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As the Space Shuttle Program draws to a close, Boeing employees from around the country reflect on their time spent working on the program.

Reflecting on the Space Shuttle

NBC correspondent Jay Barbree and the United States' first man in space Alan Shepard

Photo courtesy of Jay Barbree

NBC correspondent Jay Barbree (left) and the United States' first man in space Alan Shepard worked together to republish "MOON SHOT: The Inside Story of America's Apollo Moon Landing" as an e-book to commemorate the 50th anniversary of the first American in space.

As the Space Shuttle Program draws to a close with the end of Atlantis’ final mission to the International Space Station, Boeing employees, people around the United States and the world are reflecting on the years spent working on or watching the progress of the shuttle system. Among them is NBC correspondent Jay Barbree, who has dedicated his career to the space program and is the only journalist to have covered all 166 U.S. manned spaceflights since the United States sent its first man into space in 1961.

“Everyone on the space program was all for the shuttle because we originally saw it as a space truck that could haul all sorts of things into space, which it did,” said Barbree. “It could also be the vehicle that would build space stations and launch stations to Mars and take us back to the moon. We were very enthusiastic about it.”

When the first space shuttle, Columbia, took off on its first launch attempt on April 12, 1981, Barbree said that it came as a surprise to everyone, probably even the astronauts, since there had been so many technical issues. “We had tested the Apollo, Gemini and Mercury before – even tested chimpanzees in the Mercury spacecraft before we put astronauts on board,” Barbree said. “But here were two astronauts sitting up there on a vehicle that had never flown. It had been wind-tunnel tested and through every other test that you could give it, but it had never actually flown, so when those huge solid rocket boosters and the three main engines ignited and lifted off, we all were so excited.”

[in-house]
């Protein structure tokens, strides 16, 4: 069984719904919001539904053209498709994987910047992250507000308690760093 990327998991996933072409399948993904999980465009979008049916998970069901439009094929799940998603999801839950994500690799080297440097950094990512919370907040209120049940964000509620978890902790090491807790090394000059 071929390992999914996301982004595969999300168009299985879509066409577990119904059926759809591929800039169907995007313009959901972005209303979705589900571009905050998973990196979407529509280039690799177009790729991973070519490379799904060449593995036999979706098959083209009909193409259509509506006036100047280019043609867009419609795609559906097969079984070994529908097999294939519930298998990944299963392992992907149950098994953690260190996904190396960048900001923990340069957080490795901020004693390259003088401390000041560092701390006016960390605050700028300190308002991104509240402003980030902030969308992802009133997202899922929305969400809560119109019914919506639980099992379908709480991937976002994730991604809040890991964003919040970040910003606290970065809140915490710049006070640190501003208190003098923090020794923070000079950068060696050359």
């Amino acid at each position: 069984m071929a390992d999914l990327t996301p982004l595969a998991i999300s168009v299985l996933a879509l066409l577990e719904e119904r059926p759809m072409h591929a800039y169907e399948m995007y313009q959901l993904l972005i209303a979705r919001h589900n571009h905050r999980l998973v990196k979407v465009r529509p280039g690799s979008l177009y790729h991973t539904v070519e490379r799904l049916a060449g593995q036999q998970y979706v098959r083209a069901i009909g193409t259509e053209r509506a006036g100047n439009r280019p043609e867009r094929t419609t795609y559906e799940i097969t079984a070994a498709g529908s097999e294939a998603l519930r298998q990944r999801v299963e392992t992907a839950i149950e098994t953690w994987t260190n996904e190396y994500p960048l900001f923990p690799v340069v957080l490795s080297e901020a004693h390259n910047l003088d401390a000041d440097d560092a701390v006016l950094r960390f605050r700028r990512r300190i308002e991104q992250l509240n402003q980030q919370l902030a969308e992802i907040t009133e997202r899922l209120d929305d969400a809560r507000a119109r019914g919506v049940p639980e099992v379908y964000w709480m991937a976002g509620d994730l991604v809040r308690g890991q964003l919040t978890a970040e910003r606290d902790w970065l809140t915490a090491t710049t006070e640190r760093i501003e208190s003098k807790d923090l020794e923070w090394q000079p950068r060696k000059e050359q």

“From a standpoint of accomplishment, I think the repair of the Hubble space telescope is the most memorable mission completed by crews aboard the space shuttle,” says Barbree. “The fact that they could go up there, do space walks and do work as tedious as it was to repair Hubble – basically putting a pair of contact lenses on Hubble to make it work –  was really something amazing. And look what we’ve gotten out of it: a complete rewrite of the history of the universe by Hubble. It’s fantastic.”

That excitement was felt all over the nation, and one of Barbree’s on-air partners, who had never seen a spacecraft or rocket launch, flew down from New York to cover the event. When the engines ignited, Barbree’s partner was so taken aback that he only stood and watched, while Barbree had to jump in and complete the reporting for liftoff. “It was astonishing to see that vehicle launch,” Barbree recalled.